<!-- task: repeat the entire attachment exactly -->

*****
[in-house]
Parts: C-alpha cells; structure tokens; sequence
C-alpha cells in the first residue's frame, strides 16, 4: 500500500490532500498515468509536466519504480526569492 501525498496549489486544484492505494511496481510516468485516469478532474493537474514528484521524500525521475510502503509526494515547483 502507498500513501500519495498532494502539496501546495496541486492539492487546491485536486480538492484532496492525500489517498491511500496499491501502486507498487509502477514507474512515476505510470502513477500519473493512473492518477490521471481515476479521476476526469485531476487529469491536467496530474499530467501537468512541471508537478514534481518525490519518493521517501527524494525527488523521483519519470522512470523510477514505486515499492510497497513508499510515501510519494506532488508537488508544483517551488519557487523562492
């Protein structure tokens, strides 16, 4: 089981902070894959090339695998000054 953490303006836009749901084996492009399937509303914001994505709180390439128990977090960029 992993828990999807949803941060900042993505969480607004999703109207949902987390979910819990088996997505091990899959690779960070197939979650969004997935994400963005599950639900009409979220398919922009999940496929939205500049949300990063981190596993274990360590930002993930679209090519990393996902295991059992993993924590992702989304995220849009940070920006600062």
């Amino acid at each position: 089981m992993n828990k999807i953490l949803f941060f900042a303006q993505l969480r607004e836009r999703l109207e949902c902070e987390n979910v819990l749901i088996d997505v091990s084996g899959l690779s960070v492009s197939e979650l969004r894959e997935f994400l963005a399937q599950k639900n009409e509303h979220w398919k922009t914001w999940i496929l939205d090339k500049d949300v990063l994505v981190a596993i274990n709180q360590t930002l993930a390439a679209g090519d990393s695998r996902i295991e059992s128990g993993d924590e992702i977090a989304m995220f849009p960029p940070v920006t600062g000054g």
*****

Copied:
[in-house]
Parts: C-alpha cells; structure tokens; sequence
C-alpha cells in the first residue's frame, strides 16, 4: 500500500490532500498515468509536466519504480526569492 501525498496549489486544484492505494511496481510516468485516469478532474493537474514528484521524500525521475510502503509526494515547483 502507498500513501500519495498532494502539496501546495496541486492539492487546491485536486480538492484532496492525500489517498491511500496499491501502486507498487509502477514507474512515476505510470502513477500519473493512473492518477490521471481515476479521476476526469485531476487529469491536467496530474499530467501537468512541471508537478514534481518525490519518493521517501527524494525527488523521483519519470522512470523510477514505486515499492510497497513508499510515501510519494506532488508537488508544483517551488519557487523562492
């Protein structure tokens, strides 16, 4: 089981902070894959090339695998000054 953490303006836009749901084996492009399937509303914001994505709180390439128990977090960029 992993828990999807949803941060900042993505969480607004999703109207949902987390979910819990088996997505091990899959690779960070197939979650969004997935994400963005599950639900009409979220398919922009999940496929939205500049949300990063981190596993274990360590930002993930679209090519990393996902295991059992993993924590992702989304995220849009940070920006600062």
């Amino acid at each position: 089981m992993n828990k999807i953490l949803f941060f900042a303006q993505l969480r607004e836009r999703l109207e949902c902070e987390n979910v819990l749901i088996d997505v091990s084996g899959l690779s960070v492009s197939e979650l969004r894959e997935f994400l963005a399937q599950k639900n009409e509303h979220w398919k922009t914001w999940i496929l939205d090339k500049d949300v990063l994505v981190a596993i274990n709180q360590t930002l993930a390439a679209g090519d990393s695998r996902i295991e059992s128990g993993d924590e992702i977090a989304m995220f849009p960029p940070v920006t600062g000054g």